Lt. Gorky (2006)
It’s amazing what the right combination of parts, and a solid color scheme can accomplish. Over the years, many figures have been put together using a variety of reused parts. Sometimes the result is fantastic, and the mix isn’t even evident. Other times, it looks as though Dr. Frankenstein made a trip to China and raided the GI Joe molds.
While the oft-requested Horrorshow received an entirely new figure from the waist up, a less popular character like Gorky was left to be made up of a majority of old tooling. This is where the great parts choice comes in, and what to me separates the Guard figures from other comic packs, particularly the original Joe team members.
First up, all of the parts make good logical sense. The figure needed a basic uniform, with long sleeves and long pants. That’s what he got, simple and effective. Next, the new head sculpt, which is full of character and closely resembles Mark Bright’s comic rendition. Finally, there’s the small accessory addition in the holster. I believe it’s new as well, and though it’s a bit on the large size, does fit well and adds a flourish to what could have been a very plain figure.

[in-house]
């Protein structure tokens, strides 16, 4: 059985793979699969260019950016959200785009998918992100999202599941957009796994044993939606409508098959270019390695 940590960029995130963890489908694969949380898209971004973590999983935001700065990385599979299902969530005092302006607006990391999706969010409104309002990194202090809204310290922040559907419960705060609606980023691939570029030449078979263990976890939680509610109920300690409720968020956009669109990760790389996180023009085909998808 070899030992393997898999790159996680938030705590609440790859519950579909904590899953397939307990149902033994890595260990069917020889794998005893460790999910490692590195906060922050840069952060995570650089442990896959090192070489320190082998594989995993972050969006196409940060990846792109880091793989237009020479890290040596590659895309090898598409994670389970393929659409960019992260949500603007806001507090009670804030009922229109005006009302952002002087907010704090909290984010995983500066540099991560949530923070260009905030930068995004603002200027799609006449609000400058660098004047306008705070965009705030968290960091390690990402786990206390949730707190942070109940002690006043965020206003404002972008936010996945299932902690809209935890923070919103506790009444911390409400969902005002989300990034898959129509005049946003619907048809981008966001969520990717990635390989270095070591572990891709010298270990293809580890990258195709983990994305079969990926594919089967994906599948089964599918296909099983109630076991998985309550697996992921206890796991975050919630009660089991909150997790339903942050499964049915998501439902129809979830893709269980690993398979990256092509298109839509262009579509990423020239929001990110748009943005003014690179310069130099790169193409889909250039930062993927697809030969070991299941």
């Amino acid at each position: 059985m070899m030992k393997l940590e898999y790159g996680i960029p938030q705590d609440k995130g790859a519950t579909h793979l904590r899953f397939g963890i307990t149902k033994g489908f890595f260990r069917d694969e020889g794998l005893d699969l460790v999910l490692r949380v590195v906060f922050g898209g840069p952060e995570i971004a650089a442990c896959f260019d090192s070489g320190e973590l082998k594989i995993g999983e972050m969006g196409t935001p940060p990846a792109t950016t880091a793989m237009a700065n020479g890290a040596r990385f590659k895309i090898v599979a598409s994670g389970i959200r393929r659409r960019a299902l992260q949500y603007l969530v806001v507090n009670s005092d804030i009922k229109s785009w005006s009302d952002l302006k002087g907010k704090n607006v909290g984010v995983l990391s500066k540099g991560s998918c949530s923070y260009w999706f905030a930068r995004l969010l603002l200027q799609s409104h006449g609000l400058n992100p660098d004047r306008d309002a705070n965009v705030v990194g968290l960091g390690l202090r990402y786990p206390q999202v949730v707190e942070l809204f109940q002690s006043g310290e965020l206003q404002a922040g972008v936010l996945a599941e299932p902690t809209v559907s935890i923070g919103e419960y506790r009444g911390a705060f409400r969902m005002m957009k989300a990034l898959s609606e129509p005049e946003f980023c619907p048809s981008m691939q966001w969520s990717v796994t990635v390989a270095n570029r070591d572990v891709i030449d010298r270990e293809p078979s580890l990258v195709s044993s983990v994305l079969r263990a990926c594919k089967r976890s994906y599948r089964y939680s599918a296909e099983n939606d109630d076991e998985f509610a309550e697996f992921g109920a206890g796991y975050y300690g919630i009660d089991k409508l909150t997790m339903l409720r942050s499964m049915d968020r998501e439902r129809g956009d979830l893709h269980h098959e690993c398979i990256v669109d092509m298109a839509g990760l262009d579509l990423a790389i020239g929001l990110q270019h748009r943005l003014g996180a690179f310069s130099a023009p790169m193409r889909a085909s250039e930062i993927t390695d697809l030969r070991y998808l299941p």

Color choice is very good, and that’s another aspect which makes the Oktober Guard comic figures stand out. The uniform colors were different enough to make each stand as an individual. For Gorky, the iconic blue and white Russian naval undershirt harks back to the comic art, and also gives his grey uniform a hint of color.
Lt. Gorky is a much more successful figure than many of the comic pack Joes, and light years beyond the effort of the repainted Big Bear from 1998’s Oktober Guard three-pack.